A month later, I sleep on the sofa in the family room. Sweet mammoo is snoozing in her hospital bed on the other side of the room.
The last month has been DENSE, insane, filled with experiences I thought I'd never have, conversations I didn't want to have, questions on deadline that we children all had differing opinions on. It's a wild ride. But some of us have had a bit of a reprieve since my Broham and sister-in-law (nurses) have volunteered to stay with the mammoo until she can bear weight on the broken leg. We broke her out of rehab and brought her home.
Now that we've seen the xrays, we know how broken she was. Her femur? Broken in two places, long-ways. Inner Trochanter? Also broken. But now that she has a titanium rod through her femur from above the knee through the ball of her hip joint, and another pin in the hip joint (and six pins holding the titanium in place) she'll never break that thing again.
The physical therapist in the rehab place said that there are real challenges when people with mild dementia have these kind of breaks with weight bearing restrictions. As they feel more like themselves, they have impulses that go unchecked. You hope that the bones mend before the decide to get up and then re-break their bones. Wow. We have two more weeks of this nail-biting part of the program.
And of course the bad part about bringing Mom home for the second half of her non weight-bearing recovery is that there is no shower or tub here. Just a half bath. How to bathe the mama? Middlesis decided that bro and sis should bring her to my house, 45 minutes away. That seemed like a weird idea. Then they decided to rent a hotel room for the day. That was also a weird idea, but it worked. I got a transfer bench from Home Depot, and put it together with help from my brother *only* for the harder screws at the very end. I was very proud of myself.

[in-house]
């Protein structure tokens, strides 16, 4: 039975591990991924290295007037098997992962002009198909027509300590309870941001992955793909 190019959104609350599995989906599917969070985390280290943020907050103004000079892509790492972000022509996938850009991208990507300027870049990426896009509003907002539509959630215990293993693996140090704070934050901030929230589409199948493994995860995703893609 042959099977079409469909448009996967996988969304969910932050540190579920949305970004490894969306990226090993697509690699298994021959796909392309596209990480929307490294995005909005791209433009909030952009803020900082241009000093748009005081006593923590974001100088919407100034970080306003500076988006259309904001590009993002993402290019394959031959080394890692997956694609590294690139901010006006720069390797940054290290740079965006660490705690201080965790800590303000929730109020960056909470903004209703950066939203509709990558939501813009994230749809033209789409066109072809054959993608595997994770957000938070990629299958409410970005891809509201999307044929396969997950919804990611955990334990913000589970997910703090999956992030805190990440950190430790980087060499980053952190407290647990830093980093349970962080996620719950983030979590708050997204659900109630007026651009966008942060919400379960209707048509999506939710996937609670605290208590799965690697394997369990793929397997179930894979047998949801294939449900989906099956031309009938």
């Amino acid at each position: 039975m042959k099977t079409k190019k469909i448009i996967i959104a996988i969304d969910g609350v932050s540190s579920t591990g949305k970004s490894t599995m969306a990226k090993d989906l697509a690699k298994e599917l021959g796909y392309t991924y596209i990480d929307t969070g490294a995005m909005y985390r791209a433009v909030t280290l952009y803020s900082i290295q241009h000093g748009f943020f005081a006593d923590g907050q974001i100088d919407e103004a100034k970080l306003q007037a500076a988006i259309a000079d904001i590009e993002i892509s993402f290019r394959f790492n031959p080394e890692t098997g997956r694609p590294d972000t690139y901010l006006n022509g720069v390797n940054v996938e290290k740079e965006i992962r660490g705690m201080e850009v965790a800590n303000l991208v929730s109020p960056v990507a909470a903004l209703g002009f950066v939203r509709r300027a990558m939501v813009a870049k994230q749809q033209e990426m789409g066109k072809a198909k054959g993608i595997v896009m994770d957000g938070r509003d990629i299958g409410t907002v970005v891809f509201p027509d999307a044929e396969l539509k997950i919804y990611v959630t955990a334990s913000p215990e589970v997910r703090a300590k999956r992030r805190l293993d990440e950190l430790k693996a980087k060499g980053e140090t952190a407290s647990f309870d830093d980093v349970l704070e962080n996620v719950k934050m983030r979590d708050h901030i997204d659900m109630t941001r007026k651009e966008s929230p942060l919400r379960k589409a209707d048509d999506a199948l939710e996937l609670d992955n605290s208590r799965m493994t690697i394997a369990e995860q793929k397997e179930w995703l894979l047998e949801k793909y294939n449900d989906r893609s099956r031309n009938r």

We put it and the mama and a wheelchair into the car and went to the local, sleazy HoJo. We rented a room, got her into the tub via the transfer bench, and then ablutions ensued. Mom said "I bet you never thought you'd be doing this, huh?" Which was true. But it was all quite jolly and she much appreciated it. At the end of the day, I found us Japanese food and the Broham made mama lots of bacon and things that go with bacon. Then the local baseball team won (thankthelord) and we all went to bed.
Another odd but interesting happening is the following: two days after mama broke her hip, I went to the doctor for my persistent cough. There I met a woman who was having a physical. She took a personal call in the waiting room, then turned to me and said "My 89-year-old mom broke her hip on Monday." Then I said "My 87-year-old mom broke her hip on Wednesday". Over the last few weeks of texting we have learned that we live in the same town. I went to library school and she used to sell library software. We both love cats, and both have Hashimoto's thyroiditis. Both grew up in the same part of the state. Our schools played each other in sports. We may eventually find that we don't have the big things in common, but we've found a bond with each other through our shared experiences with our moms, and it's been exceptionally nice to have someone outside the family to talk to about this.